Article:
New Delhi: Sporting minnows India has been ranked third for the third year in a row in a doping violation report published by World Anti-Doping Agency...
New Delhi: Sporting minnows India has been ranked third for the third year in a row in a doping violation report published by World Anti-Doping Agency for 2015 with 117 athletes from the country being punished after testing positive for banned substances.
India followed Russian Federation (176) and Italy (129) at third spot in the doping violation chart released by the WADA, the same position as in the reports of 2013 and 2014.
All the dope violations by the Indians came from urine samples.
The dope violations were committed during 2015 and the WADA chart was prepared after compiling information of analytical findings and sanctions rendered till January 31 this year by various accredited anti-doping bodies.
This is the first set of Anti-Doping Rule Violation statistics under the revised WADA Code and third such report in its history since 2013.
An ADRV is a doping offence committed by an athlete or athlete support person, which results in certain consequences or sanctions. It is derived from adverse analytical findings (AAFs), commonly known as ‘positive’ results.
Of the 117 Indian dope offenders of 2015, two are non-analytical ADRVs, which refer to cases that do not involve detection of a prohibited substance by a WADA-accredited laboratory but instances like failure to submit to a test, possession, use or trafficking of a prohibited substance by athletes and support personnel.
Out of the 115 analytical ADRVs, 78 are committed by male athletes while 37 are by female.
Among individual sports, weightlifting has taken over athletics as the dirtiest with a whopping 56 Indian lifters (32 male and 24 female) punished for doping.
Athletics contributed the second highest number of dope offenders with (14 men and 7 womens), followed by boxing (8), wrestling (8), cycling (4), kabaddi (4), aquatics (3), powerlifting (3), judo (2), wushu (2), rowing, bodybuilding (1), hockey (1), football (1) and street and ball hockey (1).
Among the NADOs, India’s National Anti-Doping Agency recorded 109 ADRVs, the second highest behind Russia’s (127).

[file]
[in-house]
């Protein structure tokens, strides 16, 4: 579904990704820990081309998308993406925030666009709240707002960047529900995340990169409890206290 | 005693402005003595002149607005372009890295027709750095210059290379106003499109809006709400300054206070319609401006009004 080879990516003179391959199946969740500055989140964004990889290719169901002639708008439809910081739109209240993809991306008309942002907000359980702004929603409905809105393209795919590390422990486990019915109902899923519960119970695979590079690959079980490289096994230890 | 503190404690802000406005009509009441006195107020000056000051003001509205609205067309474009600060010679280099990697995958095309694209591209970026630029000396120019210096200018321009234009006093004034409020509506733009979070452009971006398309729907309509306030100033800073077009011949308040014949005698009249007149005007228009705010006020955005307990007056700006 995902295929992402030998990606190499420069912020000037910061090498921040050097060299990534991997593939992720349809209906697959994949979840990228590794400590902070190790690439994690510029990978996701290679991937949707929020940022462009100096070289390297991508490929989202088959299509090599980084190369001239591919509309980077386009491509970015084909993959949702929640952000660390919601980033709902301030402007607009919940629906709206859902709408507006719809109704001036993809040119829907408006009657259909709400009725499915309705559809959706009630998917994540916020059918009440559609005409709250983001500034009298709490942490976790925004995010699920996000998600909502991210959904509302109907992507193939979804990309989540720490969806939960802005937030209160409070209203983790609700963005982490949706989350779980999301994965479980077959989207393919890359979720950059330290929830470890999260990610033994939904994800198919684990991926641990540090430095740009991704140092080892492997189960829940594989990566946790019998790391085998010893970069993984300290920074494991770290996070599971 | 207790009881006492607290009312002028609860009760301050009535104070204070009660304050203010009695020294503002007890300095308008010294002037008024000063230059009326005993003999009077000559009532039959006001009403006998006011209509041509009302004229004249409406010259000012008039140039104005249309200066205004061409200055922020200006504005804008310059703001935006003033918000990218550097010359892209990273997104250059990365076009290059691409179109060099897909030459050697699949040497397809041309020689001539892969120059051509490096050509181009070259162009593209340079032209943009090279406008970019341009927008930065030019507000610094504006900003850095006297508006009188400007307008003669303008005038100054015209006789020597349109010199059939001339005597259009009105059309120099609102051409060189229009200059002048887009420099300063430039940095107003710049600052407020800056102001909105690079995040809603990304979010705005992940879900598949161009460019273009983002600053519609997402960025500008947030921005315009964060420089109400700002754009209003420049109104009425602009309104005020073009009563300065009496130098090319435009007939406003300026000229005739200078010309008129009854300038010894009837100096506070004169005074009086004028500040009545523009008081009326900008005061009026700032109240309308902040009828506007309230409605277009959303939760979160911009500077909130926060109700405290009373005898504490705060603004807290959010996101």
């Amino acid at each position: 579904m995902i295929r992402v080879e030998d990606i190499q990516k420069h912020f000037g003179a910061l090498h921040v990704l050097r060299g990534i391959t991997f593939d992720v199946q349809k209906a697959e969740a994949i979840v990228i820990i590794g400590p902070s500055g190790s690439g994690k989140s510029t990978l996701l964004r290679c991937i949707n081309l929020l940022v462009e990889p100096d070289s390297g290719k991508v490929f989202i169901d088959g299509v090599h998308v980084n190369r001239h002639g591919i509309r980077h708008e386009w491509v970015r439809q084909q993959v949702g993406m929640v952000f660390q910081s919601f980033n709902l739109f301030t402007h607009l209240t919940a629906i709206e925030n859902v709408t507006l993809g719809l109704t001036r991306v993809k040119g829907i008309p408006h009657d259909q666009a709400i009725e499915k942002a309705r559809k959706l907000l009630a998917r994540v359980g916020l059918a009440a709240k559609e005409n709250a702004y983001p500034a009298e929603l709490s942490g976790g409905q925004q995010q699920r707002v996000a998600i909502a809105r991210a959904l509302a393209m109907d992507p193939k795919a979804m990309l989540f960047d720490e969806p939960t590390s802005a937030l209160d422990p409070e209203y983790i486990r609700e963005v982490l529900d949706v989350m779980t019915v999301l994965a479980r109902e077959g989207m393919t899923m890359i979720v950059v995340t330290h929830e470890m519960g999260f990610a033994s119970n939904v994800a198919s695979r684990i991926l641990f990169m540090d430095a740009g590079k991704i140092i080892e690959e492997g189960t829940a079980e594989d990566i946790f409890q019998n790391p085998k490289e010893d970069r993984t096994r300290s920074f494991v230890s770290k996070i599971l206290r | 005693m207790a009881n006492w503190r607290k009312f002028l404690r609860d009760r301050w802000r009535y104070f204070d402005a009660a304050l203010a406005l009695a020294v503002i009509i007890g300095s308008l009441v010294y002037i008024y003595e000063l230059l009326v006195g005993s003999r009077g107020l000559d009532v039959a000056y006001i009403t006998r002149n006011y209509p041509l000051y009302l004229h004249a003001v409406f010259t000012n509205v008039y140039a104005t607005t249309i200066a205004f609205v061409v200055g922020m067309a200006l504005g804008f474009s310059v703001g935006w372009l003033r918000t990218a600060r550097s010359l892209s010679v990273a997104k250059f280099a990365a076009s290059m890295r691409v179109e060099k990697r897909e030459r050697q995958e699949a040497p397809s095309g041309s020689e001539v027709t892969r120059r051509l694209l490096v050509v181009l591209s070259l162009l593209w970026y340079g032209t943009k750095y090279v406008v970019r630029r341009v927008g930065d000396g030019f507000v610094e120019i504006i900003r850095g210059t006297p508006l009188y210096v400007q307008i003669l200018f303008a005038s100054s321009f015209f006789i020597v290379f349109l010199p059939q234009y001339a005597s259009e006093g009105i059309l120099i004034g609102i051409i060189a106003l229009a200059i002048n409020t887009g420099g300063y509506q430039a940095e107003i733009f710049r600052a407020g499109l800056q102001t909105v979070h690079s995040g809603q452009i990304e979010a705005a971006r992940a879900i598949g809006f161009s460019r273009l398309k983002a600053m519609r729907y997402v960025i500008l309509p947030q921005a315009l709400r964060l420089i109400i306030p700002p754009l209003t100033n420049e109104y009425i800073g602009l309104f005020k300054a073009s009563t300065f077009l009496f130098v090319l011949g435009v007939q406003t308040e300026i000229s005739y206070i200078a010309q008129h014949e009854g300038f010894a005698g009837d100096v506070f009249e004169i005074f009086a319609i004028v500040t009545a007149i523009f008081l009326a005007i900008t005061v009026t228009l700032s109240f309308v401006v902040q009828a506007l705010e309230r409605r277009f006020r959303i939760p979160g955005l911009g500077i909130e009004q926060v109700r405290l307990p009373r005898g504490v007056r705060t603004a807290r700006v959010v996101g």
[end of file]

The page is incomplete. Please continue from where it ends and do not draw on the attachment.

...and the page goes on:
The NADA took 5162 samples during 2015 out of which 110 tested positive for banned substances (AAFs = Adverse Analytical Findings). But there was no sanction in one case.
A total of 229,412 samples were received and analysed in 2015 by WADA-accredited laboratories worldwide. Out of these, 2,522 samples were reported as AAFs.
There were a total of 1,929 ADRVs (1,901 from athletes and 28 from athlete support personnel) out of which 1,649 are analytical findings and 280 from ‘evidence-based intelligence’ non-analytical findings.
Out of 1649 are Analytical ADRVs, 1304 cases (79 per cent) were of male and 345 female (21 per cent); 390 (24 per cent) were from out-of-competition tests and 1259 in-competition (76 per cent); 1644 urine and five blood.
The dope offenders belong to 80 sports/disciplines and 121 nationalities.
Among sports disciplines worldwide, bodybuilding overtook athletics in contributing the highest number of dope cheats with 270 such cases. Athletics is second at 242, followed by weightlifting (239), cycling (200), powerlifting (110), football (108), rugby union (80), boxing (66), wrestling (57) and basketball (39).
Just like the increase in the number of Indian dope offenders, the worldwide figure also showed an upward trend and the WADA said it was in line with the anti-doping movement’s increased focus on investigations, intelligence gathering and whistleblowing.
“The 2015 ADRVs Report makes for particularly interesting reading in combination with WADA’s 2015 Testing Figures Report that was published last November,” said WADA President Sir Craig Reedie.
“What is particularly striking about this 2015 ADRVs Report is: we are beginning to see the first signs of the impact of the revised Code, in particular a significant increase in intelligence-based anti-doping rule violations, an area of greater focus for the Agency as we strengthen our investigations and intelligence-gathering capacity.
“Whilst testing remains vital to detecting doping, recent events have shown that investigative work is becoming even more important as we look to protect clean athletes’ rights worldwide,” Reedie said.